ROBERT SIEGEL, host:
This is ALL THINGS CONSIDERED from NPR News. I'm Robert Siegel.
Russian authorities say that they've arrested 10 people in connection with the murder of journalist Anna Politkovskaya. She was a prominent critic of the war in Chechnya, who was gunned down in the elevator of her Moscow apartment building last year. Russia's prosecutor general told reporters today that the murder was orchestrated by Kremlin opponents, people who live outside of Russia.
Joining me now to discuss the arrest is NPR Moscow correspondent Gregory Feifer. And Gregory, this was a very high-profile murder case. Why has it received so much attention?
GREGORY FEIFER: Well, Anna Politkovskaya was a major critic of President Vladimir Putin and she was especially critical of his war in Chechnya. She was an investigative reporter who reported widely about the atrocities that have taken place down there, the killings, torture and abductions. And she was critical both of Russian troops in Chechnya and also of local Chechen pro-Moscow forces. She was especially critical of the Chechen leader, the current Chechen leader, the pro-Moscow strongman, Ramzan Kadyrov who, Moscow says, has imposed order in Chechnya. Politkovskaya disagreed with this and many people say that she may have been killed as a favor to Kadyrov to silence her criticism of him.
SIEGEL: Well, prosecutors said that Politkovskaya's killing was ordered by a criminal group led by an ethnic Chechen. Any details, did they give any details about that group?
FEIFER: Well, Prosecutor General Yuri Chaika, who made the announcement in a news conference, didn't identify the group. He didn't give any details. But he did say the criminal group included serving and retired police officers and security service officers, five of whom were arrested. He also said that the group was probably responsible for the deaths of American journalist Paul Klebnikov, who was gunned down in 2004, and the shooting death of the former deputy head of Russia's central bank - his name is Andrei Kozlov - last year.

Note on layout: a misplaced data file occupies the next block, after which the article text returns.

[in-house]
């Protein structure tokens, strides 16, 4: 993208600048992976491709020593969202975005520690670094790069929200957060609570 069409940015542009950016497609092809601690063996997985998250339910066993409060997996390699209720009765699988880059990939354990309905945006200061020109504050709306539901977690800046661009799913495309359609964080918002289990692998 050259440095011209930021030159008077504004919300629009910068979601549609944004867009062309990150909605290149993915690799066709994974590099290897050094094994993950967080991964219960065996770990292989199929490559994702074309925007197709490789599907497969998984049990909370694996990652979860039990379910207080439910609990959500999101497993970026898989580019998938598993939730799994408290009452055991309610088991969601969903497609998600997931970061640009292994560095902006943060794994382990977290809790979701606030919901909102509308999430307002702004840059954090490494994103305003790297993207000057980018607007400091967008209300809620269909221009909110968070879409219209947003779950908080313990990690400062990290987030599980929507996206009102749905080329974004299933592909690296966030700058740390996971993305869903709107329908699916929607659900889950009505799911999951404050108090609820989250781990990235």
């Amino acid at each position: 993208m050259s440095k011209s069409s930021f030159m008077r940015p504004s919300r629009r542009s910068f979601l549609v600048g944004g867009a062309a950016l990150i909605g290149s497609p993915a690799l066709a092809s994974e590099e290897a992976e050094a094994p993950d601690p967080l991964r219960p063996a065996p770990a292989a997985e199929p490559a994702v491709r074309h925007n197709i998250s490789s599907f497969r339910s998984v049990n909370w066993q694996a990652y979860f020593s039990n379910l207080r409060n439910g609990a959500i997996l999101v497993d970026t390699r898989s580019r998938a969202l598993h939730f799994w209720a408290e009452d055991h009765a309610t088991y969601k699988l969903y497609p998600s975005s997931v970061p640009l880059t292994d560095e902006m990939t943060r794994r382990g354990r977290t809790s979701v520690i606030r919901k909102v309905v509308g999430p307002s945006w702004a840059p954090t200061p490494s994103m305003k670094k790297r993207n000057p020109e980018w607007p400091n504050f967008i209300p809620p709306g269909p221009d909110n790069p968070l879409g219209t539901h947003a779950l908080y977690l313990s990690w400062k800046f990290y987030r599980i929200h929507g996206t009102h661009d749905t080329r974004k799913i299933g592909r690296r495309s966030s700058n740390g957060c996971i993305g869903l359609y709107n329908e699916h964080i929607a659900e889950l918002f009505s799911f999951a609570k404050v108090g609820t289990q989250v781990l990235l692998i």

SIEGEL: Seems like a critical word in what he said was also serving officers in the police and the security services. Such people, he's saying, were involved in this plot but they were not doing it following orders, they were doing it as part of a broader criminal conspiracy?
FEIFER: Apparently, again, we have very few details about the announcement today. Prosecutor General Chaika said that there will be an announcement made, that charges will be formally filed in the very near future.
SIEGEL: How are Russians reacting to this - the announcement of these arrests?
FEIFER: I think very differently, many people seem to be skeptical. But the editor of Anna Politkovskaya's newspaper, Novaya Gazeta, which is a highly respected liberal newspaper, says that he actually backs today's announcement. He says that investigators worked with the newspaper and that they have done a professional job.
Now, he made a very big distinction between the announcement of the arrests and the claim that the killing was orchestrated by people from abroad. He said he was very worried that this announcement may be used for political purposes in what's very important election year this year. Vladimir Putin is due to step down next March after his two-term limit is up. And there's a feeling that the authorities may be using this to try to evoke the threat of enemies from abroad and also to show that they're acting here at home.
SIEGEL: NPR's Gregory Feifer in Moscow. Thank you very much.
FEIFER: You're welcome.
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